By Mike Alerding Every time I get a contract to sign, I find it almost impossible to spend the time reading the fine print and trying to understand all of the future implications of the agreement. As my son, the attorney always reminds me, “Words mean things”.
I made an airline reservation the other day and for the first time read all of the fine print associated with the “contract” to provide me with transportation. The rules were almost limitless and included some scary matters associated with timing (being to the gate on time), cancellation (flight may be cancelled without notice) and my “rights” as a passenger (not many). Having traveled quite a bit for over 40 years, I thought I understood that if I pay for a seat on a plane, the airline had the obligation to provide me with service and transportation. Well, maybe……….
Reading emails is almost as difficult now as signing a contract. Almost all business emails have the disclaimer, running anywhere from 100 words to 300 words, discussing the limitations for use of information included in the email. Although I try not to print too many emails, I probably waste one out of every three pages when I do printing the gibberish relating to limitations. Remember, words mean things. Does that mean that every time you send an email to someone you are effectively saying that you really don’t mean it and they can’t rely on what you have said? Words mean things?
We now, and have been for decades, live in a society of mistrust and a CYA mentality. Whatever happened to business ethics? What happened to the day when a deal was a deal not because my words were better than yours or because some litigation in the Fifth Circuit Court favored my position vs yours, but because it is the right thing to do? This “gotcha” mentality has become a game for businesses. The only winners are usually the lawyers and we just keep doing the same thing over and over. As Michael Crichton said so very well, we have created a “State of Fear”.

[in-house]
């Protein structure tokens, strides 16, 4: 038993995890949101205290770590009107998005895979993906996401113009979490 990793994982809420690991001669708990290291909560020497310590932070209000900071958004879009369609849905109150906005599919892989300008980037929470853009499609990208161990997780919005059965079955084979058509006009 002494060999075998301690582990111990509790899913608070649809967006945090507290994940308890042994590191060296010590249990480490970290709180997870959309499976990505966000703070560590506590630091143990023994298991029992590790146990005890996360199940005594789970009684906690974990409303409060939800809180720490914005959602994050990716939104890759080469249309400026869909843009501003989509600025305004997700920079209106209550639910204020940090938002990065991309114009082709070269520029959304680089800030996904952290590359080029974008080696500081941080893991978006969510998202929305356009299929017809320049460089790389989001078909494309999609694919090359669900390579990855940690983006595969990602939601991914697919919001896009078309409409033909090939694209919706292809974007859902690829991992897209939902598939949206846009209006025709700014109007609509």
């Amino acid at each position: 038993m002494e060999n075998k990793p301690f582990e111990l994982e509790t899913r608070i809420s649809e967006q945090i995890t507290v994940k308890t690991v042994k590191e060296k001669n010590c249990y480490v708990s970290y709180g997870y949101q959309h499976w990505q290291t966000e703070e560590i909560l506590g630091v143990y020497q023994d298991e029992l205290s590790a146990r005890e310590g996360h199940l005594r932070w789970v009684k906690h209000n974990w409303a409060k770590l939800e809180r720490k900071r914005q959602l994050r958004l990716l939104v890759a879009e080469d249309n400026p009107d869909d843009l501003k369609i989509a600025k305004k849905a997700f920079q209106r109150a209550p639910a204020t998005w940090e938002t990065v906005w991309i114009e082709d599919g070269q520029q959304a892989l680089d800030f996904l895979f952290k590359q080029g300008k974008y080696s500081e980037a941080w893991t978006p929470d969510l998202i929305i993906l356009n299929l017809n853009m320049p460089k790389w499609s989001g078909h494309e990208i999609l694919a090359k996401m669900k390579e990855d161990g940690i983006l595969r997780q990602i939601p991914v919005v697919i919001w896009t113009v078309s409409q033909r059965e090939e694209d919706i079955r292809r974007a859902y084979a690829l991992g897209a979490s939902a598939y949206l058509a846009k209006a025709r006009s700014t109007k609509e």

Have we forgotten basic business ethics and standards of conduct? Have we lost sight of the basic concept of doing the right thing because it is the right thing to do? Do we lack the self confidence needed to judge our own actions and, instead, leave the determination of what is the right thing to do to some judge, a jury or an arbitrator? When did we lose our innocence about what is right or wrong?
After a heated and long discussion about corporate responsibility in an audit committee meeting a few years ago, one of the elderly and very wise members of the committee sat silently during the discussion. After all of the give and take on whether it made good “business sense” (aka “profit” sense) to implement a corporate policy that would protect customers in the event of a mistake made by the corporation, there was a lull in the conversation and the old gentleman finally spoke up. In a very quiet, but direct voice, he simply said, “We need to do this simply and only because it is the right thing to do”. It was profound and the committee sat silently. The motion passed unanimously.
Simple and uncomplicated business ethics still has a place in our society and in business in particular, but it continues its downward spiral into the lower rungs of our conscience. Doing the right thing because it is the “right thing to do” needs to make a comeback – and it needs to happen soon.
Mike Alerding is a co-founder and Senior Director of Alerding CPA Group, an Indianapolis-based public accounting firm. Visit our website: www.alerdingcpagroup.com.
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Michael Alerding, CPA
Mike has over 40 years of experience in public accounting. He is a prior columnist for The Indianapolis Business Journal and serves on multiple boards throughout Indianapolis. He currently focuses his time on litigation support, business valuations, succession planning consulting and audit and accounting engagements.
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